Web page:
But Kenetech has responded by filing its own application for a site certificate, including for wind rights held, it believes, by Windtricity, Zond, NSP and other private parties, says the company's Bud Grebey. He notes it is not public knowledge who owns rights on a parcel, but that Kenetech is asking rights in two areas, northwest and southeast of Lake Benton. "If [NSP] can get a permit for land that is not theirs, we can do the same thing," says Grebey.
Kenetech says it wants to build a plant using 159 of its yet-to-be-built KVS-45 wind turbines, to be on line also in November of 1996. At the public hearing, Kenetech maintained that both its project and the 100 MW NSP proposal could be successfully built in the area. The company was not specific about who would buy the electricity.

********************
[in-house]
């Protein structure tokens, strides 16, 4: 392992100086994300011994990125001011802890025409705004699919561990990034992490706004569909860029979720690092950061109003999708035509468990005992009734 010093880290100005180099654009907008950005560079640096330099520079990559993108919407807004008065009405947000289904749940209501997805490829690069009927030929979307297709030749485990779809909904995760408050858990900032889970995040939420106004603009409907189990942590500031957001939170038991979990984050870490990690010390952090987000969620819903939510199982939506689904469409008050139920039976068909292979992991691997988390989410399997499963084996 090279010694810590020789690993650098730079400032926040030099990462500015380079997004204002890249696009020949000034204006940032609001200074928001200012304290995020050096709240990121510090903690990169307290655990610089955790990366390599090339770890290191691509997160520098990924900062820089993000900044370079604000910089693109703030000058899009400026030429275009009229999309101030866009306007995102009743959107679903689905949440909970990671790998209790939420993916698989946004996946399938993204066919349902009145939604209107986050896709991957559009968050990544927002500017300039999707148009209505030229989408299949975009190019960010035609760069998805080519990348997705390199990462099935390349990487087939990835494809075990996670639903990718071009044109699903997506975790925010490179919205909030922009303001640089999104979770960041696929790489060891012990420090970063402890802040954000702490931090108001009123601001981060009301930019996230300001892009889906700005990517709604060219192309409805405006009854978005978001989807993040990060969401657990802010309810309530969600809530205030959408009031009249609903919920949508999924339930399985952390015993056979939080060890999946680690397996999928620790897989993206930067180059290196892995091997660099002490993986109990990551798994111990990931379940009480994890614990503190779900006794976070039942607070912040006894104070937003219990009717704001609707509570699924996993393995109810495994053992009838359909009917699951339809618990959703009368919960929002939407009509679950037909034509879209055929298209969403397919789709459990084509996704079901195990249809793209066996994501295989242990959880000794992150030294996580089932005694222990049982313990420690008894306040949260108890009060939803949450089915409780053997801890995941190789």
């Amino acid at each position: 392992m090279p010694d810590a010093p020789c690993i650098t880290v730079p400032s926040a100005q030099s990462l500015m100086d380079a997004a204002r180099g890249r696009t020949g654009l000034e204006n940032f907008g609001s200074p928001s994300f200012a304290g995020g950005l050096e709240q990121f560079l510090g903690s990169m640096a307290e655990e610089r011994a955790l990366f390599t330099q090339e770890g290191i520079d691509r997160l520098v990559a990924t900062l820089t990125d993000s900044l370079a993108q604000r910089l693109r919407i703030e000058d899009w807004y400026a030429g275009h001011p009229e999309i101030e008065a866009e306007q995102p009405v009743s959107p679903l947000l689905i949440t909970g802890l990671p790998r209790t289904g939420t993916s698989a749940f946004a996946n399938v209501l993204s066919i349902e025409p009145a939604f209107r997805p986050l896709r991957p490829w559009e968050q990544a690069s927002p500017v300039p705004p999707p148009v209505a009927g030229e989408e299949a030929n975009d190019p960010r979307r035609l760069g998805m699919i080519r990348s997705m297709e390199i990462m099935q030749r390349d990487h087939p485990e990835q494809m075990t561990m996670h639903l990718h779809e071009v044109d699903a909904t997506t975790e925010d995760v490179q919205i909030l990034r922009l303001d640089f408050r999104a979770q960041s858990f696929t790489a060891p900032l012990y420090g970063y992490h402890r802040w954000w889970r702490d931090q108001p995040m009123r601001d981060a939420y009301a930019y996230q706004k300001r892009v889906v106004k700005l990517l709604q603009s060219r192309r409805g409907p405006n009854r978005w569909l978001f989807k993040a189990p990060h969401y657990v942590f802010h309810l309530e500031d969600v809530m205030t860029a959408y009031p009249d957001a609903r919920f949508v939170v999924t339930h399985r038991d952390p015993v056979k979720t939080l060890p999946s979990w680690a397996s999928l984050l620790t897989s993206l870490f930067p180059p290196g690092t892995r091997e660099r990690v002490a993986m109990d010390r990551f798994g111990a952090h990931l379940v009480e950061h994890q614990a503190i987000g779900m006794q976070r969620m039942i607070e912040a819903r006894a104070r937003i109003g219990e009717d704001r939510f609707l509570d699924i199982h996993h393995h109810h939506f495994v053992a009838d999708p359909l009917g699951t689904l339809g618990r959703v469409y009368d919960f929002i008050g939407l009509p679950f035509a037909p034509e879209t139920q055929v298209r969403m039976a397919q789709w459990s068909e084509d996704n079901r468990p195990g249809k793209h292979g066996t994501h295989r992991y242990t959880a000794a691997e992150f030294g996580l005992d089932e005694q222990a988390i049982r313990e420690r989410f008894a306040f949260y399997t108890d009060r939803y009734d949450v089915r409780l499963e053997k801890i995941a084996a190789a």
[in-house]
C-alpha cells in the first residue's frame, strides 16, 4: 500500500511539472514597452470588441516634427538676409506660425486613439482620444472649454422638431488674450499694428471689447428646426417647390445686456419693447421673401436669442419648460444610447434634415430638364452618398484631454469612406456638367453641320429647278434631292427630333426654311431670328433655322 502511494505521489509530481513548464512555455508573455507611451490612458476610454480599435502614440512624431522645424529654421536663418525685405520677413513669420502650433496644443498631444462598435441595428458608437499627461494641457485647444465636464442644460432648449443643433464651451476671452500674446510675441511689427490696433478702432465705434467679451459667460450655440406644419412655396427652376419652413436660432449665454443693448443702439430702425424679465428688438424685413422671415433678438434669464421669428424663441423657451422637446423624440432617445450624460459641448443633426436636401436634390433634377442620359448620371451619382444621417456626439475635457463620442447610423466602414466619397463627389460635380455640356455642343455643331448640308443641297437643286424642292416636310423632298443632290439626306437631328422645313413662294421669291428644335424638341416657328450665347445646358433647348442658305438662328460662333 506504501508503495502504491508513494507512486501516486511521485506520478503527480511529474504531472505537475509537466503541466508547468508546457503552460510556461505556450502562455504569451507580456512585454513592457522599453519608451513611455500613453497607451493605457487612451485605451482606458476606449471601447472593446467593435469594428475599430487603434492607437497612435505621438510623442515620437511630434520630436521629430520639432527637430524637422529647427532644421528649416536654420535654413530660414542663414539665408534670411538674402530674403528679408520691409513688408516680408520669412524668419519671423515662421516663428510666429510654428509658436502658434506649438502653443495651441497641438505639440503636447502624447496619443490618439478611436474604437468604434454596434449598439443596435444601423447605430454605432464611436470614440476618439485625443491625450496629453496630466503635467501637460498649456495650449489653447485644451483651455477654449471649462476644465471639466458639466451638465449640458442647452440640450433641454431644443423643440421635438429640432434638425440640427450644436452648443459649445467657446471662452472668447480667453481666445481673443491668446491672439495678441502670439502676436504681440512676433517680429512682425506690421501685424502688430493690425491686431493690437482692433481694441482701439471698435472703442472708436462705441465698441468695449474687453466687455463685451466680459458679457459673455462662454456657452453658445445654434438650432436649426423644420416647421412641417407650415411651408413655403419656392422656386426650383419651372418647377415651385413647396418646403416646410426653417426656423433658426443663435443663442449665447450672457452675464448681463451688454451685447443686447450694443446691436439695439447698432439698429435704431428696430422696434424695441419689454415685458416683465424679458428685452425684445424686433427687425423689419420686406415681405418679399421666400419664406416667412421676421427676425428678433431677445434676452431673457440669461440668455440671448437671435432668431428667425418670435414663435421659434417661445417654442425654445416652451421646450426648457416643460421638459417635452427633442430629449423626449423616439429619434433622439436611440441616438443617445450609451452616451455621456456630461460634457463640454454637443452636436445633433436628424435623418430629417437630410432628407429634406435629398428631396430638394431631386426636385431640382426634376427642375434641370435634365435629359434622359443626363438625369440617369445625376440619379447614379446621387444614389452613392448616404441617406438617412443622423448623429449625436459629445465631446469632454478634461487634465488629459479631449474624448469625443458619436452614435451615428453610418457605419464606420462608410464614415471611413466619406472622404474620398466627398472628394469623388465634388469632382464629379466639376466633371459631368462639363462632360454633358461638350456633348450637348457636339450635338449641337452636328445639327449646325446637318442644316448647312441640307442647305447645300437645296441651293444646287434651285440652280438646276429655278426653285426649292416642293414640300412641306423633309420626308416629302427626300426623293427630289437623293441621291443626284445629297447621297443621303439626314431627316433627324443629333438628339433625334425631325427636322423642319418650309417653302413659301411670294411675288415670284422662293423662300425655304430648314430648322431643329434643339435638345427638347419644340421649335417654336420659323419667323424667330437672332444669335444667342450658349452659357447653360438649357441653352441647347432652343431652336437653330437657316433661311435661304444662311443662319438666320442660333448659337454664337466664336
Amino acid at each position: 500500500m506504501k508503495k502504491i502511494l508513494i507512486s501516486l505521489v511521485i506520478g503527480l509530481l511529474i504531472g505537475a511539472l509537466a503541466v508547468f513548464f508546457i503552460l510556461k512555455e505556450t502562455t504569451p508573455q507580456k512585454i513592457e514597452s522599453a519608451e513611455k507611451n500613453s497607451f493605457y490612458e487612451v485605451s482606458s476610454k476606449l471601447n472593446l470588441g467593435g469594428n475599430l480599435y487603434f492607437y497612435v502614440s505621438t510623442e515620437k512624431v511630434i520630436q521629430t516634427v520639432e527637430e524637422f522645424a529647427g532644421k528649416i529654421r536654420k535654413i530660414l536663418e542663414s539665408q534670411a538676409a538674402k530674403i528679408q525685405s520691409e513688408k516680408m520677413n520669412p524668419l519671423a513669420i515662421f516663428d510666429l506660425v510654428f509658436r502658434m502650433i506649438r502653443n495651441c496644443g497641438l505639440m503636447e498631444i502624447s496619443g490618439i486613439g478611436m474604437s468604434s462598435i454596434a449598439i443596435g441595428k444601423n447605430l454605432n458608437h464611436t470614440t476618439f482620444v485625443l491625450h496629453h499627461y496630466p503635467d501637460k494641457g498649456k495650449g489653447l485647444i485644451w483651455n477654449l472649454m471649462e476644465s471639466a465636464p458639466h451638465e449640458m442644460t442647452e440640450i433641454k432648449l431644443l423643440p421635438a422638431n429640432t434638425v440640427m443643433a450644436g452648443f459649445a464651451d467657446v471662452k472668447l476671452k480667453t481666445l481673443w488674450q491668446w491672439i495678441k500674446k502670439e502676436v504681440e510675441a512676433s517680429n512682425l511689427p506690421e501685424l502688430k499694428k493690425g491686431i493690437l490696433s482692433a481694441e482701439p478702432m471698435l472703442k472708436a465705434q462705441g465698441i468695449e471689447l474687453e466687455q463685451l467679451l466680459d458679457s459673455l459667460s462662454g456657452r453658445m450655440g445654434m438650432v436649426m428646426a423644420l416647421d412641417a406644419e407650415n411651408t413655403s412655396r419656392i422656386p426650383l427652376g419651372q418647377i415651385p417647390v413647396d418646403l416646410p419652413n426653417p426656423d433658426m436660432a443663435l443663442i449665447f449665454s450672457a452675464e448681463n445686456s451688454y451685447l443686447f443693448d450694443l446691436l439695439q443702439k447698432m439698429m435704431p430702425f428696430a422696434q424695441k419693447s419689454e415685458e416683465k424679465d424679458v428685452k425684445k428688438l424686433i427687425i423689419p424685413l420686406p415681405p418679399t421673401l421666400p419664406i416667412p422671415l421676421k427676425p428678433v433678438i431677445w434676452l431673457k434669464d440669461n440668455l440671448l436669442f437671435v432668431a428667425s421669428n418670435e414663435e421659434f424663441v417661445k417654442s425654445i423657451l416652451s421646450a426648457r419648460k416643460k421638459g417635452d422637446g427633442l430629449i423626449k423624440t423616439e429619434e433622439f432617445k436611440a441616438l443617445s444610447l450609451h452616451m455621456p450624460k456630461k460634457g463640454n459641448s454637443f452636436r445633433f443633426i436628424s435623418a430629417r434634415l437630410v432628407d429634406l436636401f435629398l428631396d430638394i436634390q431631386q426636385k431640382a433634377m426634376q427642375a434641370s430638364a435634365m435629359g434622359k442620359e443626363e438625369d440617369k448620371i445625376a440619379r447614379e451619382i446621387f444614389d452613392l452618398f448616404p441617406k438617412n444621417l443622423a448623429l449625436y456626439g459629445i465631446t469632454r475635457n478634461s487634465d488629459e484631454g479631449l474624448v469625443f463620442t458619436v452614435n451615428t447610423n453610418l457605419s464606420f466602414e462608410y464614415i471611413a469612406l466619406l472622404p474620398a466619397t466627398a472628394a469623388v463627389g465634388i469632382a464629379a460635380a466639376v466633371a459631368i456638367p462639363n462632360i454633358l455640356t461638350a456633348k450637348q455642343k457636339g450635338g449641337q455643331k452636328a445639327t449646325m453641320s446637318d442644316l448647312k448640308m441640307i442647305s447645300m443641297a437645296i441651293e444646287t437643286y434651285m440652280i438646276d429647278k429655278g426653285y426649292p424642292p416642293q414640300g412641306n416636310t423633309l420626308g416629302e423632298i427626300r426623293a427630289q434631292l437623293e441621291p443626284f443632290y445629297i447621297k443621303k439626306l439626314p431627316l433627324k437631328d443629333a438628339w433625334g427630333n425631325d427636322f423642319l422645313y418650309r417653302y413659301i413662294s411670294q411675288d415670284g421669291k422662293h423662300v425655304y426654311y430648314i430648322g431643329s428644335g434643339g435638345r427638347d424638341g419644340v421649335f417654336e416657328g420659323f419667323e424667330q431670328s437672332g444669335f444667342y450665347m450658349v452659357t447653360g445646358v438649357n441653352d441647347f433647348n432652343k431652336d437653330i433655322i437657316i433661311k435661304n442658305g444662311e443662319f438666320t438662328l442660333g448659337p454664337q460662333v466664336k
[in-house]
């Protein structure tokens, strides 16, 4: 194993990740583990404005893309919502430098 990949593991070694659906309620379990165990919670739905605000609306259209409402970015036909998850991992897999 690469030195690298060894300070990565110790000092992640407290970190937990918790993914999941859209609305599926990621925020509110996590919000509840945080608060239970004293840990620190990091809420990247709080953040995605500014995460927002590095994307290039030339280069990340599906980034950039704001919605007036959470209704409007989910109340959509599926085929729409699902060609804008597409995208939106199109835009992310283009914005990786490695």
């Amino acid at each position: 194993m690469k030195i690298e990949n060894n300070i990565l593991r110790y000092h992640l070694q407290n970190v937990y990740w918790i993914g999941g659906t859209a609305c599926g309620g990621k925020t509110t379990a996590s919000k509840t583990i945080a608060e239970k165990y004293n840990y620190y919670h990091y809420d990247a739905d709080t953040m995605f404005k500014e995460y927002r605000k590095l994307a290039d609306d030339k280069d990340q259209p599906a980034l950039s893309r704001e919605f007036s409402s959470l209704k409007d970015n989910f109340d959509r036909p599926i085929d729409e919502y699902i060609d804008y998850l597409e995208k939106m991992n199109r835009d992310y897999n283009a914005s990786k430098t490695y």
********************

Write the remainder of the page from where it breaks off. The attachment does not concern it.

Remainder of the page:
NSP is also applying in court for a "declaratory judgement" so that it can use eminent domain -- compulsory purchase -- of wind rights if necessary. Kenetech is arguing that in an unregulated market, NPS should not be allowed to use eminent domain for a "competitor's" wind rights. Kenetech also says the matter should be settled in federal not state court. Hinschberger says she hopes for court a decision soon. NSP is proceeding with final negotiations with Zond. "We stand behind the selectionÉ. I view this as Kenetech is obviously disappointed."
Kenetech is also questioning Zond's ability to complete the project on time, pointing out that Zond has yet to develop the wind turbine it intends use. A delay, says Kenetech, would inhibit future phases of wind construction that Kenetech would like to compete for. Kenetech, however, has yet to build the wind turbine it has proposed for Buffalo Ridge. Public comments on the matter were received at the state Public Utilities Commission (PUC) by August 10. The commissioners may then consider the issue as soon as this month.